The religion of Hinduism is a subject that is spread over twenty five centuries. The religion does not have any specific date or place of origin, though it is most likely the combination of Aryans with existing Harappan tribes around 1500 BC that shaped the ideals of this religion as we know it today. The discovery and carbon dating of artifacts found from the Indus valley excavations, in North India, bear striking similarity to most of the gods and rituals still followed by the Indian society; astonishingly, making it the longest known surviving religion of the world.
Over the period of centuries, Hinduism has spread all over India, Nepal, Thailand, Bhutan and Cambodia. Hindus are also a part of Malaysian, Burmese and Sri Lankan societies. Ancient texts, better known as Vedas and Puranas, are known to contain the philosophy of this religion. Hinduism includes millions of deities and gods. The powers and functions of some of these divine beings have been written in many sacred texts. Then there are fables, epics and philosophical accounts touching almost every aspect of human life. The epics of Ramayana and Mahabharata typically describe the interaction of gods with mortals.
Sometimes, even reincarnation of gods would assist human beings in common situations of life and walk them through to face the situation in the most ideal way. For instance, in the epic of Mahabharata, Lord Krishna accompanies a fighter called Arjun. Arjun had been challenged to war by his first cousins and the dilemma of attacking his own cousins was eroding him from the inside. In this situation, Lord Krishna guided him with reasoning on how to confront various predicaments of life without compromising the norms of society and religion. His preaching has been compiled in an ancient book, still very popular in India and the West.
It’s called the Bhaagwat Geeta. Such scriptures carry the essence of Hinduism. Another major epic of Hinduism is the Ramayana. It highlights the duties of a man towards his family, siblings, peers and also the nation. Though Rama is often called Lord Rama; he has been described as an example of an ideal human being following the principles of faith and morality. Hinduism classified the society on basis of occupation and inheritance became the forward feed for the generations. To elaborate it, son of a goldsmith would be classified as belonging to the goldsmith class, even if he did not follow the same profession.
Such a system came to be known as the caste system. The rigidity of this system allowed tying the society into an efficient functional unit. However, it also stifled the growth of technology and intellect, as education was limited to the so-called upper castes. Invasion of India by the Muslims, better known as mughals, during the medieval ages helped to transform the Hindu religion. Hindus discovered that unity and tolerance is far strengthening than the rigid beliefs of the Caste-divided society. Due to the underlying principles of acceptance, Hinduism was able to withstand and assimilate foreign cultures and invaders.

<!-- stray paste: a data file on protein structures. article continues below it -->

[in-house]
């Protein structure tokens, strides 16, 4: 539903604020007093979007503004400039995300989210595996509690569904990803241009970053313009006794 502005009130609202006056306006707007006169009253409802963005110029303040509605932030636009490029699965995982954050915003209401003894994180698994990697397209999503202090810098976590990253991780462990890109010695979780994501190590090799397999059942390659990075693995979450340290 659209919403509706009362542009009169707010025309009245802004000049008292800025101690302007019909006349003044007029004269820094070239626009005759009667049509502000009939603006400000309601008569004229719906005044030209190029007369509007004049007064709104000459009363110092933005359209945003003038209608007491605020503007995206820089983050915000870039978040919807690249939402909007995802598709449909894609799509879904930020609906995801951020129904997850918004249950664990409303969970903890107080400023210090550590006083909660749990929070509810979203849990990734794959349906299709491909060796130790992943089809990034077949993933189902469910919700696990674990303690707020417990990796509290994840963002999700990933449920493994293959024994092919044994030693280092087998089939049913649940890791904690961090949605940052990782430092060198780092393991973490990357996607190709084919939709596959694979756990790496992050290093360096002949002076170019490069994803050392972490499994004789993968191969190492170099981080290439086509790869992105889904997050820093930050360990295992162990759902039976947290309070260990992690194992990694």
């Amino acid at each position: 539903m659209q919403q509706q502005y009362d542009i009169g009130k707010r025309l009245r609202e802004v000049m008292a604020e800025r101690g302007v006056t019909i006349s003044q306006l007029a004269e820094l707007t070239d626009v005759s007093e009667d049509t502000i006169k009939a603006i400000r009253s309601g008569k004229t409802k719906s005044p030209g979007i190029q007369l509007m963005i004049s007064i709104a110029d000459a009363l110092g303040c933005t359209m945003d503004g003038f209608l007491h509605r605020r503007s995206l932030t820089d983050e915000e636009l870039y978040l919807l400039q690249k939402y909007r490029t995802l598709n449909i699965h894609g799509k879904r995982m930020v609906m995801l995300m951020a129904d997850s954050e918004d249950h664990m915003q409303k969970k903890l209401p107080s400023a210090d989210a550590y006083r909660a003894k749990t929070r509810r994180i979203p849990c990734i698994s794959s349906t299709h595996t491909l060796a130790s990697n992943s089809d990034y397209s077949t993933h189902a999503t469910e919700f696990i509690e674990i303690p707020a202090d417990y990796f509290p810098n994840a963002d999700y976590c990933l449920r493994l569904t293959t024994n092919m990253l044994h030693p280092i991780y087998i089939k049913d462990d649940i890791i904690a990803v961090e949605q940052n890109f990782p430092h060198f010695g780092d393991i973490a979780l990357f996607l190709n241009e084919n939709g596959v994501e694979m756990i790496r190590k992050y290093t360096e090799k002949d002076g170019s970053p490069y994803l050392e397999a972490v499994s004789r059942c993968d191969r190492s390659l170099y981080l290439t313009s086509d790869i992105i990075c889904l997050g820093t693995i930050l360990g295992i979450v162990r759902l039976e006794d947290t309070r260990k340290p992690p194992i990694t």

Over a period of more than two millenniums, Hinduism has transformed more into a way of life rather than a religion. The society worshipped number of Gods, however, a few have remained quite popular over the centuries; Krishna, Vishnu and Shiva. Lord Krishna in Hinduism did possess mythological powers but their main purpose was to demonstrate the most sustainable and moral decisions to be made in life. His powers included to foresee and govern present and future. His words in ancient scriptures signify the enormity of having faith in God.
One of his statements, as mentioned in the Bhaagwat Geeta, is “I am the reason behind all reasons” (Swami Prabhupada). Or in other words, when we try to lend coherence to all that we observe and experience, the principles we formulate, are being created by the God. Undoubtedly, Lord Krishna has the largest number of followers in India. Some of the most important temples visited by millions of devotees are situated at Puri (in Eastern state of Orissa), Mathura, Vrindavan (Both in Northern state of Uttar Pradesh), Dwaarka (in Western state of Gujarat) and Guryvayoor Temple in South India.
Next in popularity and following is the Lord Vishnu. From the trinity of Gods represented by Vishnu, Shiva and Brahma, Vishnu signifies the administrator of the mankind; Shiva illustrates death and destruction, while Brahma is worshipped as the creator of the universe. This trinity of Gods is depicted as the supreme power from which all the deities and minor gods emanated. Lord Vishnu supposedly takes birth among human beings in his reincarnations to purify the society from all evils. Krishna and Rama have been depicted as the human forms of Lord Vishnu.
Srirangam temple in Thiruchirapalli (in South India), Badrinath temple (in North) and Tirupathi Balaji temple in Karanataka state are most popular temples of Vishnu. The Tirupathi temple receives massive amounts of offerings from the devotees. One can often observe the people donating their ornaments of property deeds at this temple. The followers of Vishnu are also known as Vaishnavas and follow strictly vegetarian diet. The third most important god for Hindus is Shiva. Lord Shiva signifies the control of birth and death.